For over ten years, the cleanup criterion for 1,4-Dioxane in Michigan has been 85 ppb. This is in spite of the fact that in 2010, the EPA in recommended 3.5 ppb as the screening level for a one in 100,000 cancer risk. Finally, the Michigan DEQ has proposed a safer limit: 7.2 ppb. Today—Earth Day—WEMU’s “The Green Room” looks a how this may affect Ann Arbor’s groundwater cleanup.
David Fair (DF): With water quality and public health on all of our minds, the conversation continues on how best to deal with a slowly spreading plume of 1, 4 dioxane in Ann Arbor-area groundwater. This week, Ann Arbor State Representative Jeff Irwin hosted a town hall meeting on the issue. Members of the Michigan Department of Environmental Quality attended to answer question about recently proposed, and more stringent, standards for dioxane. In this week’s edition of WEMU’s “The Green Room” we continue our series on the contamination plume, as Barbara Lucas tries to answer the question: “Will the new proposed dioxane standard make a difference?”
State Representative Jeff Irwin: Thank-you for coming.
Barbara Lucas (BL): Here’s Representative Jeff Irwin.
Irwin: …state DEQ director Keith Creagh to come tonight to talk to the community tonight about what this better cleanup standard means for hopefully a better cleanup here in Ann Arbor.
BL: After the presentations, a long line voiced questions.
Attendee 1: Does the change down to 7.2 mean any substantive change?
Attendee 2: What can we actually do to clean it rather than watch it go by?
Attendee 3: I have a tub of water in my basement, it’s not flooded, it’s just there. Is that dangerous?
Here’s Bob Wagner of the DEQ.
Robert Wagner: So that’s a great question. If you have sump pump and water in your basement and it has 1,4-Dioxane, 1,4-Dioxane has some ability to become a vapor. And when we talked about vapor intrusion, that could be a potential risk. So it’s really based upon what concentration that’s in your water that’s in your basement, either because of a sump pump or seeps or even flooding. So we’ll take a look at it.
BL: Dr. Larry Lemke is a geology professor at Wayne State University.
Larry Lemke: I get it that 85 is going to 7.2 because we’ve had an increase in the recognized toxicity of dioxane. Why then isn’t the groundwater-surface water interface also going down? That’s the one that’s really going to count here because everything that’s going on inside the Prohibition Zone is governed by that criterion.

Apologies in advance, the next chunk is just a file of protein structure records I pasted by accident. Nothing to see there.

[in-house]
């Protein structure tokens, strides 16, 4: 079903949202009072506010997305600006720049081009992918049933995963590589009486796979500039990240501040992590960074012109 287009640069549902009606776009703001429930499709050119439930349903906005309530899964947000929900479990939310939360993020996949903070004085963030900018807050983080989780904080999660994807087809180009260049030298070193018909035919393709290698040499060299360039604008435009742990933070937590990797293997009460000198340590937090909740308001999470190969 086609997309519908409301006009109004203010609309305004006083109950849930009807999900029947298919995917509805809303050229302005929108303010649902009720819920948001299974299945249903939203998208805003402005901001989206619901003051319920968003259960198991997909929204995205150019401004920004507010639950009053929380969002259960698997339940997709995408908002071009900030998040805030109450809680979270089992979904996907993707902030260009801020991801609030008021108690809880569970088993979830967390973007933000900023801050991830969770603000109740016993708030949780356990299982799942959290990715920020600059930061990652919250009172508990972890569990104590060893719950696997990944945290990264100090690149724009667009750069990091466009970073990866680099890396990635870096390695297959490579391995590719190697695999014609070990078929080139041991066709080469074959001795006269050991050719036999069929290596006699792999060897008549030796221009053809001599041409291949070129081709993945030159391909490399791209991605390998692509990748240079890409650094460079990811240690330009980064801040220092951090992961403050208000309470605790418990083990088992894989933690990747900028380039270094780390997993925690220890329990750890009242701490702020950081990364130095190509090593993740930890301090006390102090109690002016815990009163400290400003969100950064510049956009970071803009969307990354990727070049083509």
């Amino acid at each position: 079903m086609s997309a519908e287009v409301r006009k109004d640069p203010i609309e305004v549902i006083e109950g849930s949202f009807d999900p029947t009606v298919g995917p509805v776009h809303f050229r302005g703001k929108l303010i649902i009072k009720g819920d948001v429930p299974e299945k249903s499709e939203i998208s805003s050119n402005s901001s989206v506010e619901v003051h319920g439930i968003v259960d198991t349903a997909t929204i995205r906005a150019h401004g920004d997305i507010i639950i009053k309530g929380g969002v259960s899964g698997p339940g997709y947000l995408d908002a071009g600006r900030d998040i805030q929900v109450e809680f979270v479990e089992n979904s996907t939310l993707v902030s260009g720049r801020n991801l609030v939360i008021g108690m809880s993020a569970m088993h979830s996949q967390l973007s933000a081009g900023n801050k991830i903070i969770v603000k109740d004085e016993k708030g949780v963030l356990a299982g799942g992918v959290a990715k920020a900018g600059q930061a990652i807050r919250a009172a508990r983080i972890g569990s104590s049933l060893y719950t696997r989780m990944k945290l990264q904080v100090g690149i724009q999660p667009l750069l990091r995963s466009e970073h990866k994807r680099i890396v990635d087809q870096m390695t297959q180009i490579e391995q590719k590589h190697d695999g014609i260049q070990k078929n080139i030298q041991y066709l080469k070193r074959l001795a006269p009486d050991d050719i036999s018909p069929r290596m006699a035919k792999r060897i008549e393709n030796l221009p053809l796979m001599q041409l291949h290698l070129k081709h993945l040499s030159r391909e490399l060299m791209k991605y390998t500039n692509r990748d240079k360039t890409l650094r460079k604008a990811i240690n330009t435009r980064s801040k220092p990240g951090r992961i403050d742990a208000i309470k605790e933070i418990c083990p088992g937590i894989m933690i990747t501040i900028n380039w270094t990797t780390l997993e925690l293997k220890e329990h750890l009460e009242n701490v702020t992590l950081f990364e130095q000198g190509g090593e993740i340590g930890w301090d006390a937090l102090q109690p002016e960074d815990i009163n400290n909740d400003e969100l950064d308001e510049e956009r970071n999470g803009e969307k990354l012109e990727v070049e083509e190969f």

Outdoor sounds, birds.
BL: I’m trying to get a grip on where the potential impacts will be. I’m in Dolph Park on Wagner Road. It’s in the Prohibition Zone which stretches east all the way to University Hospital, and contains Dioxane levels over 2,400 ppb. Because cleanup is not a goal in the Prohibition Zone, the DEQ’s proposed stricter cleanup standard won’t have an impact here.
Sounds of traffic.
BL: OK, now I’ve crossed to the west side of Wagner Road—out of the Prohibition Zone. This is the side of the plume where Gelman, Inc. is removing dioxane, by court order. Looking at plume maps, I still see sky high concentrations, over 3,000 ppb. How will a stricter standard affect things here? I call Dan Hamel of the DEQ.
BL: It’s really hard for me to grasp what the difference is going to be with 7.2. So you’ve got these places where it’s already above 85 ppb west of the prohibition zone, which it’s not supposed to be…
Dan Hamel: Yes.
BL: …but the court said ‘leave it there so long as it doesn’t migrate’
Hamel: ‘Expand’, right.
BL: So you potentially could expand the areas that are OK, until you reach 7.2?
Hamel: That wouldn’t be our intent. No, we don’t want to expand the area that is OK. We have no intention of saying ‘We are going to move it out.’ If anything, we are going to move it back.
BL: So levels above the safe standard, whether it’s 85 or 7.2 parts per billion, are allowed by the court order both inside and out of the Prohibition Zone. But at least a lower standard should help the DEQ in court. And there is one place near here where a level of 7.2 definitely would have made a difference.
Traffic sounds. Workers talking.
BL: In early March, workers installed city water to a household off Jackson Road, where for years a family with young children had been drinking well water with dioxane levels as high as 17 ppb. It was legal, because it was below Michigan’s 85 ppb limit.
BL: So a lower level is definitely a welcomed step in the right direction. How much of an impact it will make, and how soon, remains to be seen.
Traffic sounds fade.
BL: Barbara Lucas, 89 One, WEMU News
DF: 'The Green Room' will continue to add to the community conversation regarding the Ann Arbor area's 1,4 dioxane plume in the weeks and months to come. I'm David Fair and this is 89-1 WEMU.
All Audio from the April 18th Town Hall Meeting provided courtesy of Michigan Radio.